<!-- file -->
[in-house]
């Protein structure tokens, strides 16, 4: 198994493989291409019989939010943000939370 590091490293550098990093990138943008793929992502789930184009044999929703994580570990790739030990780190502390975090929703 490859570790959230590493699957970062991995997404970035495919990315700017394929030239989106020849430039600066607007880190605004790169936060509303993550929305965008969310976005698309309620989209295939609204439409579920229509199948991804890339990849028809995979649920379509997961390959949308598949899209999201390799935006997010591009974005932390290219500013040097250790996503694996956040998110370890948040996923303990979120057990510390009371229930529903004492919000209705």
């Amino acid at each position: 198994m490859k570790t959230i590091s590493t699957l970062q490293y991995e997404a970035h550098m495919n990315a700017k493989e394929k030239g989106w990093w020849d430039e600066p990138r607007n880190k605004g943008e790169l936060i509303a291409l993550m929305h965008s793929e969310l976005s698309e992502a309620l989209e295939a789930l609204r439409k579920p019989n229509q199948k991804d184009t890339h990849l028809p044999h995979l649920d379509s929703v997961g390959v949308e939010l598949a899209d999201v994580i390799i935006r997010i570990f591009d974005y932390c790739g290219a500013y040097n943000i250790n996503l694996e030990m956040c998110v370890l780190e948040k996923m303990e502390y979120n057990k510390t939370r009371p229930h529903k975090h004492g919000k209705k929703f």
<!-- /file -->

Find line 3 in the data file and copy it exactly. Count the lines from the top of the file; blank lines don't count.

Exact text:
């Amino acid at each position: 198994m490859k570790t959230i590091s590493t699957l970062q490293y991995e997404a970035h550098m495919n990315a700017k493989e394929k030239g989106w990093w020849d430039e600066p990138r607007n880190k605004g943008e790169l936060i509303a291409l993550m929305h965008s793929e969310l976005s698309e992502a309620l989209e295939a789930l609204r439409k579920p019989n229509q199948k991804d184009t890339h990849l028809p044999h995979l649920d379509s929703v997961g390959v949308e939010l598949a899209d999201v994580i390799i935006r997010i570990f591009d974005y932390c790739g290219a500013y040097n943000i250790n996503l694996e030990m956040c998110v370890l780190e948040k996923m303990e502390y979120n057990k510390t939370r009371p229930h529903k975090h004492g919000k209705k929703f």